Writer, producer, director and mentor Amin Palangi concludes a stellar year of achievements with the Screen Transfusions program at the Information and Cultural Exchange in Parramatta.
Screen culture producer at the Parramatta-based Information and Cultural Exchange (ICE) Amin Palangi will round off a memorable year with the Screen Transfusions program that calls on writers, directors, cinematographers, editors and sound recorders to create a six-part web series about Western Sydney. A film and documentary maker in Iran, Afghanistan and Australia, Palangi has had his work screened on the ABC and SBS and is soon to release the low-budget fan-dependant Australian feature, Seeing the Elephant, which he directed to a script by American/Australian poet and playwright Billy Marshall Stoneking.
The year began in February with Australia’s first Persian International Film Festival, which Palangi co-founded and directed with his wife, documentary producer Sanaz Fotouhi, who is completing a PhD on post-revolutionary diasporic Iranian authors who write in English. “The importance of [the] festival is to challenge stereotypes and misconceptions about the term Persian,” she said at the time. “Iranian cinema has had a lot of publicity in recent years but Afghan and Tajik voices also need to be heard.” Never ones to do things by halves, to mark the significance of the inaugural event with a very special guest, Palangi and Fotouhi flew in Asghar Farhadi, the director of A Separation.
In July, three of 10 films Palangi produced at ICE were screened at the 2012 Indie Gems Film Festival at the Riverside Theatres in Parramatta. The films were made over the course of 12 weeks in a writing and editing project he supervised. One film, Fairytale, by Marie Setiawan, observed the relationship between a Chinese-Vietnamese woman and her Iranian boyfriend, exactly the kind of thing that Palangi’s work promotes in his work with diverse cultures.
A film from another ICE screen culture project won the short film award at the 2012 Korean Film Festival in Australia in August. Directed by Mike Kang and produced by Palangi, Immigrants and Cigarettes was one of several films made in the Get It on The Big Screen project, which were free workshops run in two stages over three weekends. Cinematographers, editors, set designers, make-up artists and actors had two weekends with experienced trainers to expand their skills before they formed production teams with a director to make three short films.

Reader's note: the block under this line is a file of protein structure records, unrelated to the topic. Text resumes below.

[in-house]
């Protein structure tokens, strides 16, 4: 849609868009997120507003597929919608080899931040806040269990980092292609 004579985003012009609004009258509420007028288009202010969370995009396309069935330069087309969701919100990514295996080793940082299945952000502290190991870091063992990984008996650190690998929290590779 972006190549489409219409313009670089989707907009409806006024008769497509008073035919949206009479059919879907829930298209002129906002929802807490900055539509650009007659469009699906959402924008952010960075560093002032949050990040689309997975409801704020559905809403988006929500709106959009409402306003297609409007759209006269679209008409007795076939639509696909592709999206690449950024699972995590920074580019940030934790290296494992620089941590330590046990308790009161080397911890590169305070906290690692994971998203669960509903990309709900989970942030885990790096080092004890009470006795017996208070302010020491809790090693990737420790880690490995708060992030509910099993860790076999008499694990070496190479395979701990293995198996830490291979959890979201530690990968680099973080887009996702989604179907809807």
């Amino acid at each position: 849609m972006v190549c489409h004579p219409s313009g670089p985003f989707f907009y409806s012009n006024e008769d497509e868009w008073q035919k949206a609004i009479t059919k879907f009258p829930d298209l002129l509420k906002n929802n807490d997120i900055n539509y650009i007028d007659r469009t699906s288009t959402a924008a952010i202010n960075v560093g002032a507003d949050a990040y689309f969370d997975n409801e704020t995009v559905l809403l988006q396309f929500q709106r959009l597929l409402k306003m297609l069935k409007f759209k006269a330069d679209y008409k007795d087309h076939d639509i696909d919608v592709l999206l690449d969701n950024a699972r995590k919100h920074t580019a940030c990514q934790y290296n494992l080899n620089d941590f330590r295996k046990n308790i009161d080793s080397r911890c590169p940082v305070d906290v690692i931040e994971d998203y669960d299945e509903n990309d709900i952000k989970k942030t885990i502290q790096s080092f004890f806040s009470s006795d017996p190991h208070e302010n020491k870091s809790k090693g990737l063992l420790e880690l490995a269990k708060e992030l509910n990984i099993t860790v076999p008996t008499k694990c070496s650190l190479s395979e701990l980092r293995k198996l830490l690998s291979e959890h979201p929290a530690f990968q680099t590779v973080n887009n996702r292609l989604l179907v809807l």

Besides training and coordinating workshops in directing, writing, and editing with software such as Final Cut Pro and Avid Media Composer, Palangi mentors emerging filmmakers and storytellers across Western Sydney through projects like STUFF. The proposition for this was simple and direct: seven filmmakers, seven short films, seven stories and seven locations. With Palangi and Billy Marshall Stoneking behind them, the emerging talents and the 40 cast and crew could see their work on the big screen just weeks after an intense burst of imagination and energy.
Naturally, from their collaborative work they do, the kind of film Palangi and Stoneking would make together could only be about multiple characters from diverse backgrounds whose stories intersect and overlap. A Filipino father who fears his son might be gay; a Vietnamese mother who won’t tolerate her daughter’s boyfriend because he isn’t Asian; an Iranian university student whose mother won’t let him grow up; and a Pakistani daughter losing a dying father who could never admit his love. In Seeing the Elephant, past and future collide in a new country. These are constant themes in the films Palangi produces and promotes. Screen Transfusions is a natural progression from all of these projects, the difference being this time the films are made strictly for the Web.